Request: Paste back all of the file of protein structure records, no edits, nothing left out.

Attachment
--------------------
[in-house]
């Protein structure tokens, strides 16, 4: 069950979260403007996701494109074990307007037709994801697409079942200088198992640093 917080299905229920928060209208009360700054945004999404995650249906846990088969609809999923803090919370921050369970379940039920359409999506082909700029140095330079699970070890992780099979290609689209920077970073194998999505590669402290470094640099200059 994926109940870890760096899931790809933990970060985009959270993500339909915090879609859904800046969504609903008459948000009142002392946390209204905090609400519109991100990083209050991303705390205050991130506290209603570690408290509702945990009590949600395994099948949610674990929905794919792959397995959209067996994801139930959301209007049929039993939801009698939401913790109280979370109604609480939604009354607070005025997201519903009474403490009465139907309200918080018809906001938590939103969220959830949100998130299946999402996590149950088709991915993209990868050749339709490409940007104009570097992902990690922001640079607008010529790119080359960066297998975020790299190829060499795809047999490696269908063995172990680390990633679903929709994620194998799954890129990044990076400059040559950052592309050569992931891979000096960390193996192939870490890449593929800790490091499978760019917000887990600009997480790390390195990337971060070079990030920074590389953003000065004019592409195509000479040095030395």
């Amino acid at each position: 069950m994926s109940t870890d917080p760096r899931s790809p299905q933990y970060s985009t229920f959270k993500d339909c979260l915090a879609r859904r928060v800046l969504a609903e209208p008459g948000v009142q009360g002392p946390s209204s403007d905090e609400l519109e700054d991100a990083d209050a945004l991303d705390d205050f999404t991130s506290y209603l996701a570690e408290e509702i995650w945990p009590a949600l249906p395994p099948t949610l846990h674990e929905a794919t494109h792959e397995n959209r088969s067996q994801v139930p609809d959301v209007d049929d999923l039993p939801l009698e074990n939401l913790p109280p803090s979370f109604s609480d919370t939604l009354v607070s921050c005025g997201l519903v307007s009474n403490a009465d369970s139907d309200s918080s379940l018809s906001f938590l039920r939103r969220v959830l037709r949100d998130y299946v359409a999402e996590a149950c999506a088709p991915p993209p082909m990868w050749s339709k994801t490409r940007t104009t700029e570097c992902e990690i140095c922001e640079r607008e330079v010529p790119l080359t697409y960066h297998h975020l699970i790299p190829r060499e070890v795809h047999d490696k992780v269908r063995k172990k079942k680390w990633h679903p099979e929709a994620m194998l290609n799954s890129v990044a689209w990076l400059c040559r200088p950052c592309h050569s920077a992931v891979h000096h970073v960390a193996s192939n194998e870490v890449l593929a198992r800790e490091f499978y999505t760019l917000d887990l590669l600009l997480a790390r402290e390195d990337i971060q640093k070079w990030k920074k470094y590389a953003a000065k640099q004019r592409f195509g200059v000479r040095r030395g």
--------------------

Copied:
[in-house]
């Protein structure tokens, strides 16, 4: 069950979260403007996701494109074990307007037709994801697409079942200088198992640093 917080299905229920928060209208009360700054945004999404995650249906846990088969609809999923803090919370921050369970379940039920359409999506082909700029140095330079699970070890992780099979290609689209920077970073194998999505590669402290470094640099200059 994926109940870890760096899931790809933990970060985009959270993500339909915090879609859904800046969504609903008459948000009142002392946390209204905090609400519109991100990083209050991303705390205050991130506290209603570690408290509702945990009590949600395994099948949610674990929905794919792959397995959209067996994801139930959301209007049929039993939801009698939401913790109280979370109604609480939604009354607070005025997201519903009474403490009465139907309200918080018809906001938590939103969220959830949100998130299946999402996590149950088709991915993209990868050749339709490409940007104009570097992902990690922001640079607008010529790119080359960066297998975020790299190829060499795809047999490696269908063995172990680390990633679903929709994620194998799954890129990044990076400059040559950052592309050569992931891979000096960390193996192939870490890449593929800790490091499978760019917000887990600009997480790390390195990337971060070079990030920074590389953003000065004019592409195509000479040095030395």
């Amino acid at each position: 069950m994926s109940t870890d917080p760096r899931s790809p299905q933990y970060s985009t229920f959270k993500d339909c979260l915090a879609r859904r928060v800046l969504a609903e209208p008459g948000v009142q009360g002392p946390s209204s403007d905090e609400l519109e700054d991100a990083d209050a945004l991303d705390d205050f999404t991130s506290y209603l996701a570690e408290e509702i995650w945990p009590a949600l249906p395994p099948t949610l846990h674990e929905a794919t494109h792959e397995n959209r088969s067996q994801v139930p609809d959301v209007d049929d999923l039993p939801l009698e074990n939401l913790p109280p803090s979370f109604s609480d919370t939604l009354v607070s921050c005025g997201l519903v307007s009474n403490a009465d369970s139907d309200s918080s379940l018809s906001f938590l039920r939103r969220v959830l037709r949100d998130y299946v359409a999402e996590a149950c999506a088709p991915p993209p082909m990868w050749s339709k994801t490409r940007t104009t700029e570097c992902e990690i140095c922001e640079r607008e330079v010529p790119l080359t697409y960066h297998h975020l699970i790299p190829r060499e070890v795809h047999d490696k992780v269908r063995k172990k079942k680390w990633h679903p099979e929709a994620m194998l290609n799954s890129v990044a689209w990076l400059c040559r200088p950052c592309h050569s920077a992931v891979h000096h970073v960390a193996s192939n194998e870490v890449l593929a198992r800790e490091f499978y999505t760019l917000d887990l590669l600009l997480a790390r402290e390195d990337i971060q640093k070079w990030k920074k470094y590389a953003a000065k640099q004019r592409f195509g200059v000479r040095r030395g």